In the 1950s, a petition tried to halt the construction. Besides others, the famous architects Le Corbusier (1887-1965) and Walter Gropius (1883-1969) signed, even the young Subirachs, who in his old age designed the Passion facade. But the project failed. In the 1990s, a fierce dispute erupted again. A group of modern architects and urban planners around the architect Oriol Bohigas i Guardiola (b. 1925) took the view that further construction on the Sagrada Família was to be forbidden. Even as late as 2008, a group of 400 architects, actors, directors, and gallery owners demanded that construction be halted. The opponents of Gaudí and his art nevertheless remain unsuccessful in their attempt to have the construction of a church financed purely by donations banned.

Preliminary Culmination and Hope

On Sunday, November 7, 2010, Pope Benedict XVI (*1927) consecrated the main altar of the Sagrada Família, a massive block of pink stone, with fragrant chrism and elevated the Expiatory Church of the Holy Family to the rank of Papal Basilica Minor. Particularly moving is the papal blessing received by Jordi Bonet i Armengol (*1925), the oldest architect of a line that goes back in unbroken succession to Gaudí himself.

This was the most important day in the history of the Sagrada Família since the laying of the foundation stone on the Feast of St. Joseph in 1882. Pope Benedict turns the reference to St. Joseph into a personal one: “My joy at being able to preside over this celebration became even greater when I learned that this sacred building was closely linked to the figure of St. Joseph from the very beginning. I was particularly moved by the certainty with which Gaudí, in the face of the countless difficulties he had to overcome, exclaimed with confidence in divine providence: ‘St. Joseph will complete the church.’ The fact that it is now consecrated by a Pope whose baptismal name is Joseph is therefore not without significance.”

For Benedict XVI, the consecration of the altar is the culmination of an important narrative. “This event is also, in a certain way, the culmination and the result of a history of the Catalan region,” he said in his sermon, “that, especially since the end of the 19th century, has produced a multitude of saints and founders of religious orders, martyrs and Christian writers: history of sanctity, artistic and poetic creation born of faith.” The impact of the Sagrada Família is not limited to Catalonia:

“What does it mean to consecrate this church? In the midst of the world, in the face of God and man, in a humble and joyful act of faith, we have built an immense edifice, fruit of nature and immense effort of human intelligence, the builder of this work of art. […] In this sacred space Gaudí wanted to summarize what he received from the three great books from which he drew nourishment as a man, as a believer and as an architect: the Book of Nature, the Book of Scripture and the Book of the Liturgy. In this way, he united the reality of the world and the history of salvation as it is told to us through the Bible and made present in the liturgy. He took stones, trees, and human life into the sacred building to direct all creation toward divine praise, but at the same time he brought out the retable to make people see the mystery of God.”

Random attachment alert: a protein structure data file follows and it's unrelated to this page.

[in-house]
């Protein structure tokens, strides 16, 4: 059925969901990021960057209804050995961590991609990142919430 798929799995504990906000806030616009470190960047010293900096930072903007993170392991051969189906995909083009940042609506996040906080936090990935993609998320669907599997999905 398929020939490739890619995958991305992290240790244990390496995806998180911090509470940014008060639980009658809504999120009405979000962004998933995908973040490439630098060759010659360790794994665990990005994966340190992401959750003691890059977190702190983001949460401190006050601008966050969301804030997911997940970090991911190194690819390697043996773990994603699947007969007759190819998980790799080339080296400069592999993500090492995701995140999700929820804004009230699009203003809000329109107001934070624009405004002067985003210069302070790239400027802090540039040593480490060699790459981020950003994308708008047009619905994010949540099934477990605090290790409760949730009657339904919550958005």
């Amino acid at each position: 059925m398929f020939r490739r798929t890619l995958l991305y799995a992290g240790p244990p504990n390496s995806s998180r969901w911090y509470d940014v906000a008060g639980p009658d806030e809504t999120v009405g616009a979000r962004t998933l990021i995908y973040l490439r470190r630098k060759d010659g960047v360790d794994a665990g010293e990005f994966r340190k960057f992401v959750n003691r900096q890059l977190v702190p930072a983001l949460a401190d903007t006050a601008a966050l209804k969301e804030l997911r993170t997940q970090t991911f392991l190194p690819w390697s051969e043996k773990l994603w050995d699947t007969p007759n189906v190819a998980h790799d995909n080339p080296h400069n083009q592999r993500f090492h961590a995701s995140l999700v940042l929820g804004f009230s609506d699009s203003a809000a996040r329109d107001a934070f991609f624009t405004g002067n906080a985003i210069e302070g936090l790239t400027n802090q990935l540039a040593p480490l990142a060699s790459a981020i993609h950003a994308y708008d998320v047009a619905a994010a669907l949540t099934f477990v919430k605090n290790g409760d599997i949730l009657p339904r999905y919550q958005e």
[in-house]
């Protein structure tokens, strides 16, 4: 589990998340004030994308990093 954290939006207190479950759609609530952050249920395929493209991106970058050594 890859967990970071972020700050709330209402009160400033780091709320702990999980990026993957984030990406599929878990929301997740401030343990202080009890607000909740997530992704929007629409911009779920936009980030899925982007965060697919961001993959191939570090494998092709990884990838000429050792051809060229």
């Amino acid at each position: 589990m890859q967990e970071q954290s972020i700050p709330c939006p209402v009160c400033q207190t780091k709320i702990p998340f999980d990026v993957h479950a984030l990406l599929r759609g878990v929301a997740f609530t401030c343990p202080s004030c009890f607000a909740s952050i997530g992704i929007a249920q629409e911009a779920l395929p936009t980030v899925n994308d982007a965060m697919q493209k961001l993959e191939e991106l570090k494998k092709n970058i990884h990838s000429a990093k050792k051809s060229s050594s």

In conclusion, when we question the architecture of the Sagrada Família for its spiritual value, we must start from what a church is supposed to be. In it, Jesus Christ, through the Sacred Liturgy, continues his priestly work to atone for sins, to restore the disturbed order, and to lead men to the origin and ultimate goal of all creatures. For Pius XII (1876-1958), everything that applies to church music can also be applied to church architecture and sculpture. New forms of art should “not be despised and rejected wholesale and out of preconceived opinion.” For if they “wisely avoid both a mere imitation of nature and an exaggerated ‘symbolism’” and “take more account of the needs of the Christian community than of the particular conception and personal attitude of the artists, then the way must necessarily be open to this modern art for duly reverent service to the house of God and in the sacred acts (Mediator Dei et hominum, 1947).”

The Sagrada Família seems to fulfill demands of the Pastor Angelicus in an exemplary way, so that from it can emanate truly spiritually effective forces for the renewal of church life, families and society as a whole.

Editor’s note: This article is the final part in our special series, A Symbol of Rediscovered Faith: The Expiatory Church of the Holy Family in Barcelona. You can click here to see the full series.

image: VladyslaV_Portfolio / Shutterstock.com

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Dorothea and Wolfgang Koch write regularly for Catholic magazines in Germany. They are particularly interested in the idea of Christian democracy and the devotion to Our Lady that has shaped post-war Western Germany in the Adenauer Era. Their book Konrad Adenauer: The Catholic and His Europe is popular among German Catholics. Wolfgang Koch, a physicist, is Chief Scientist at one of the Fraunhofer Institutes and a professor of computer science at the University of Bonn. Their five children are now grown up, and Dorothea Koch, a chemist, works to spread knowledge about Konrad Adenauer from his home in Rhöndorf, a German National Historical Site.